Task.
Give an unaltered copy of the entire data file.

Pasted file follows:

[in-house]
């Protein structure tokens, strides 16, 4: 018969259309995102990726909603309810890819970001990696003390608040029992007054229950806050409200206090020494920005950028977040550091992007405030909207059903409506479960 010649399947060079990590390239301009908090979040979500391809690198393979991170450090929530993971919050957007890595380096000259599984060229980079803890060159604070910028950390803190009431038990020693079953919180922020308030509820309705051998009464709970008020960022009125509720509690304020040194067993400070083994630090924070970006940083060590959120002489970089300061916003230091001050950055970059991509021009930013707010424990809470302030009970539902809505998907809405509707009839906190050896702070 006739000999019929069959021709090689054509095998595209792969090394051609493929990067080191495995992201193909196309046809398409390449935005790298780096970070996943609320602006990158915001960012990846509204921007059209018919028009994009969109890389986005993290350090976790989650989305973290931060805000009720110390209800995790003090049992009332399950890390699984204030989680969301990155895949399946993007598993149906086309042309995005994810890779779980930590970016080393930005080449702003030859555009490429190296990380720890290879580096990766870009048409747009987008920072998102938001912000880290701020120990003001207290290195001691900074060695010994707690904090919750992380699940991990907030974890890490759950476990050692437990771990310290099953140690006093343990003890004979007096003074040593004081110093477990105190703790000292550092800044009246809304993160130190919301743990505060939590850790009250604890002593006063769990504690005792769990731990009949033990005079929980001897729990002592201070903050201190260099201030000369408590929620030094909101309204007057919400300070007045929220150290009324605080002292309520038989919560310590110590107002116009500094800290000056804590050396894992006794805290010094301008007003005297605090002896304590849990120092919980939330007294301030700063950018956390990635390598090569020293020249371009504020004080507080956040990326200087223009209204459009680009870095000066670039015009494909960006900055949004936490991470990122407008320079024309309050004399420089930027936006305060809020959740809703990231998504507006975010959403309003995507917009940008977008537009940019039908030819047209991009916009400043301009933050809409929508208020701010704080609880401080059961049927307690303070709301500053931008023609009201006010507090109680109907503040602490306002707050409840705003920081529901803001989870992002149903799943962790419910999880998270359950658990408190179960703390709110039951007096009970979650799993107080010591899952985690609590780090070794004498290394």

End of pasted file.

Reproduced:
[in-house]
């Protein structure tokens, strides 16, 4: 018969259309995102990726909603309810890819970001990696003390608040029992007054229950806050409200206090020494920005950028977040550091992007405030909207059903409506479960 010649399947060079990590390239301009908090979040979500391809690198393979991170450090929530993971919050957007890595380096000259599984060229980079803890060159604070910028950390803190009431038990020693079953919180922020308030509820309705051998009464709970008020960022009125509720509690304020040194067993400070083994630090924070970006940083060590959120002489970089300061916003230091001050950055970059991509021009930013707010424990809470302030009970539902809505998907809405509707009839906190050896702070 006739000999019929069959021709090689054509095998595209792969090394051609493929990067080191495995992201193909196309046809398409390449935005790298780096970070996943609320602006990158915001960012990846509204921007059209018919028009994009969109890389986005993290350090976790989650989305973290931060805000009720110390209800995790003090049992009332399950890390699984204030989680969301990155895949399946993007598993149906086309042309995005994810890779779980930590970016080393930005080449702003030859555009490429190296990380720890290879580096990766870009048409747009987008920072998102938001912000880290701020120990003001207290290195001691900074060695010994707690904090919750992380699940991990907030974890890490759950476990050692437990771990310290099953140690006093343990003890004979007096003074040593004081110093477990105190703790000292550092800044009246809304993160130190919301743990505060939590850790009250604890002593006063769990504690005792769990731990009949033990005079929980001897729990002592201070903050201190260099201030000369408590929620030094909101309204007057919400300070007045929220150290009324605080002292309520038989919560310590110590107002116009500094800290000056804590050396894992006794805290010094301008007003005297605090002896304590849990120092919980939330007294301030700063950018956390990635390598090569020293020249371009504020004080507080956040990326200087223009209204459009680009870095000066670039015009494909960006900055949004936490991470990122407008320079024309309050004399420089930027936006305060809020959740809703990231998504507006975010959403309003995507917009940008977008537009940019039908030819047209991009916009400043301009933050809409929508208020701010704080609880401080059961049927307690303070709301500053931008023609009201006010507090109680109907503040602490306002707050409840705003920081529901803001989870992002149903799943962790419910999880998270359950658990408190179960703390709110039951007096009970979650799993107080010591899952985690609590780090070794004498290394």